He next seized my left leg, on which I repeated the former dose on his head with my right foot; he once more, thereupon, let go his hold, but seized my right foot a second time. Shortly afterward he dropped the foot and grasped my right thigh, gradually working his way up to my hip, where he endeavored to plant his claws. [Note this: lions are no dummies. This lion is working his way up the narrator's leg, making it impossible for the narrator to kick him in the head again!] In this he partially succeeded, tearing, in the attempt, my trousers and body linen, and grazing the skin of my body. Knowing that if he got a firm hold of me here it would surely cost me my life, I quickly seized hm by his two ears, and, with a desperate effort, managed to roll him on his side, which gave me a moment's respite. [Ear grabbing is effective against enraged lions. Remember that. A Three Stooges eye poke may also be of use.]


See the friend, the lion, the narrator and the brave dog?
Hair-breadth Escape from a Terrible Death:

He next laid hold of my left hand, which he bit through and through, smashing the wrist, and tearing my right hand seriously. [Okay... so the ear pulling isn't such a good idea after all.] I was now totally helpless, and must inevitably have fallen a speedy victim to his fury had not prompt assistance been at hand. In my prostrate position I observed, and a gleam of hope sprung up, my friend advancing quickly toward me. The lion saw him too, and, with one of his paws on my wounded thigh, throwing his ears well back, he crouched, ready to spring at his new assailant. Now, if my friend had fired, in my present position I should have run great risk of being hit by the bullet [Good thing the narrator's friend wasn't a certain former vice president]; I hallooed out to him, therefore, to wait until I could veer my head a little. [Hallooing and veering will save your brain from your friend's bullets.] In time I succeeded, and the next instant I heard the click of the gun, but no report.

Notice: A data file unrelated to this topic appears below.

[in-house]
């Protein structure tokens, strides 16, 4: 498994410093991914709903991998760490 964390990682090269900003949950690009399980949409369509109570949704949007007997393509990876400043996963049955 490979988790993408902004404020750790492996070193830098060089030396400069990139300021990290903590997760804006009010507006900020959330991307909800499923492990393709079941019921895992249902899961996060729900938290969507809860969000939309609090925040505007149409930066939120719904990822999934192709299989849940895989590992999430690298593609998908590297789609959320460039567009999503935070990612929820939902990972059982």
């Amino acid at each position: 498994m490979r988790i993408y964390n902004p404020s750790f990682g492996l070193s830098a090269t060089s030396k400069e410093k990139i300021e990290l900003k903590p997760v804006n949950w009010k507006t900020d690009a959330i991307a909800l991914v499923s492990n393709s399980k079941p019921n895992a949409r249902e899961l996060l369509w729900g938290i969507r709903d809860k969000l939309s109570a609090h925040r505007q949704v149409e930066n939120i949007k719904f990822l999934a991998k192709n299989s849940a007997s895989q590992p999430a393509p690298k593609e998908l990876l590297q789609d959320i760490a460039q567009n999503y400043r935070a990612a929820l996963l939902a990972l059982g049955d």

Another moment, and a well-directed ball, taking effect in his forehead, laid the lion a corpse alongside my own bruised and mutilated body. Quick as lightning, I now sprang to my fee, and darted forward toward my companions, whom I saw at no great distance. [See that, darting beats scampering. Dart away from the angry lion, not looking back, and save yourself much misery and ear pulling.] Once or twice I felt excessively faint, but managed, nevertheless, to keep my head up.